That's also my understanding of the usage of quand/lorsque. It's also what appears in Duo's pre-lesson briefing (available in the web version). So I'm surprised it applies lorsque differently inside the lesson.


    I think quand would be more definitive of a specific time whereas lorsque is more of a description of times like this or that


    It didn't accept 'I love when it is easy'. It's fine if you want to say 'J'aime' means only 'I like' and not 'I love', but you need to be consistent among all the questions, then.


    "I love when it's easy" was not accepted for me either. I'm okay if there's a rule that "j'aime" means "I like" and NOT "I love", but the drop down clue for "aime" menu includes "love" on it! So I wrote "I love when it's easy" because that seemed a more plausible phrase.


    The glossary is without context. Lots of words have multiple meanings depending on the rest of the sentence.


    @Dflee. Duo constantly corrects/amends this site. The solution used to be "I love when it is easy". Now it is "I like IT when it is easy". which is a better English interpretation and is more correct French also. Methinks our dear Sitesurf has been at work here. Aimer applied to people and pets=Love. Applied to inanimate things=Like. Beware of those drop-down hints. I have rarely found them helpful or even pertinent. For the life of me I do not know their purpose. One day maybe, but not so far.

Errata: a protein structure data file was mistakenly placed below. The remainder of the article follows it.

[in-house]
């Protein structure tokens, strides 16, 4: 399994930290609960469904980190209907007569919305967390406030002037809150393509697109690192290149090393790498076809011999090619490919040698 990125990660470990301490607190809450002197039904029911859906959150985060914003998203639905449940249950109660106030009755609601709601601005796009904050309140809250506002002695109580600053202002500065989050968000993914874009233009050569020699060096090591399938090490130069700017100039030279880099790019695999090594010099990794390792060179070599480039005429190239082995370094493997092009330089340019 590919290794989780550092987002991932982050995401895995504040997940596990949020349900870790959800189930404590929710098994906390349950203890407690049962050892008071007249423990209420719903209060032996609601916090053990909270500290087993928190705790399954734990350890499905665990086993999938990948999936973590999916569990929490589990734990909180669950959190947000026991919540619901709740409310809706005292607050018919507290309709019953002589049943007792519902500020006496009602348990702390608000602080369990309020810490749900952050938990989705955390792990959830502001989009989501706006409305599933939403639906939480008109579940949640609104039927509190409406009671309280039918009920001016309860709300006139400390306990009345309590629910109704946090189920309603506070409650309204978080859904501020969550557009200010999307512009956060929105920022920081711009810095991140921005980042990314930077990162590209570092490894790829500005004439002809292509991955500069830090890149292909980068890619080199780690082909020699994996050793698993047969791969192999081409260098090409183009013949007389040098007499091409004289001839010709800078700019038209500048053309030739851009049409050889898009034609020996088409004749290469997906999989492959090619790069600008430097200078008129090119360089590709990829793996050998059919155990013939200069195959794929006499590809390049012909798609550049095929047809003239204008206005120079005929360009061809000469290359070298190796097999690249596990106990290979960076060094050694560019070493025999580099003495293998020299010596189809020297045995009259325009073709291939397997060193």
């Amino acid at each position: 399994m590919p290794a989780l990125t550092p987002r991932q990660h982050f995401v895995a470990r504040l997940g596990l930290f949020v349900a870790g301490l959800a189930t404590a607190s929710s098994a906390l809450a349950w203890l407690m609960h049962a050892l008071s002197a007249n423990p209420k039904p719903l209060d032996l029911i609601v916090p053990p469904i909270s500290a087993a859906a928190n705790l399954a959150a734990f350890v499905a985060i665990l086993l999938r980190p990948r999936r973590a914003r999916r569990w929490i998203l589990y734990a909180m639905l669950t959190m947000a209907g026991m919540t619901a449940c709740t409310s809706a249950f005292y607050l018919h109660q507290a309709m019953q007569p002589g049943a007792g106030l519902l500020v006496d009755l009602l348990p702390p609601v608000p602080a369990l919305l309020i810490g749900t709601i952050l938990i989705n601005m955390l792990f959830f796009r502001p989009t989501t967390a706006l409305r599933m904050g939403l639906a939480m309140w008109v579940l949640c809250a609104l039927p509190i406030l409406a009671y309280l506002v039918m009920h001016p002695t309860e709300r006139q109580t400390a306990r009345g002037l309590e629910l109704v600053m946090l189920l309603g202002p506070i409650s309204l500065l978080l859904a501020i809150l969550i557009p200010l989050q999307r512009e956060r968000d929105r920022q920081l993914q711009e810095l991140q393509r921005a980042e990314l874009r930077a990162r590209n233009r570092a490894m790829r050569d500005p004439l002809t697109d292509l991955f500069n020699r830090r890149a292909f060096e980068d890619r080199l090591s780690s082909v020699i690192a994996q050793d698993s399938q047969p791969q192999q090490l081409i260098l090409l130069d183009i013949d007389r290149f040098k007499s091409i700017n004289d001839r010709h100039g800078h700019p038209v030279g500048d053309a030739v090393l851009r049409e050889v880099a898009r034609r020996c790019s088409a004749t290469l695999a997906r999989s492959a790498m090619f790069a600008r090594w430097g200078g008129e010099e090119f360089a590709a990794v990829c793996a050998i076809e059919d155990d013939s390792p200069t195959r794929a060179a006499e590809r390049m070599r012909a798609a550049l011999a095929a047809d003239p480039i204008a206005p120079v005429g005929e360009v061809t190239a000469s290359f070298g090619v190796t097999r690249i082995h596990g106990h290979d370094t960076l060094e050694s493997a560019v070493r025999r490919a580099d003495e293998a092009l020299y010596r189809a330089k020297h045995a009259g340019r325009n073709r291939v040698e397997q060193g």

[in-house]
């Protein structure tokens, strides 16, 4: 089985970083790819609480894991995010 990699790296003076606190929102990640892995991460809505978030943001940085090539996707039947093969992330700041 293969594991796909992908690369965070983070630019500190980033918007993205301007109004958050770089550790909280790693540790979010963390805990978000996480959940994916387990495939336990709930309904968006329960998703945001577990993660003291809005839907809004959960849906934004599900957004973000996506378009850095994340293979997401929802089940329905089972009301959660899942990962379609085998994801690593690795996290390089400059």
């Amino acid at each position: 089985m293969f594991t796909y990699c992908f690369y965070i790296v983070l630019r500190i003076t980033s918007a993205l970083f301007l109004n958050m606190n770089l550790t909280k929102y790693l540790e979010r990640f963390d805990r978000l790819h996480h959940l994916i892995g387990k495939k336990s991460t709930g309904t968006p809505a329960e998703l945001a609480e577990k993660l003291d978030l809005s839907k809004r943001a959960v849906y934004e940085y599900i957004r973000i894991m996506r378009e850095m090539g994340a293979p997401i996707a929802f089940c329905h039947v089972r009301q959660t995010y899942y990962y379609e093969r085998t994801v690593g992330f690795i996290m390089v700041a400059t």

It should be I like IT or I love IT when it is easy. This is simply wrong.


    you say "I love when it's raining", so maybe it's in general? something like "I like when everything in life is easy", not "I like [this certain thing] when it is easy"?


    Who says that? I'm pretty sure you need an "it".


    Nope. You don't. "Sometimes running is easy, sometimes it's hard. I like when it's easy." Perfectly good, colloquial English.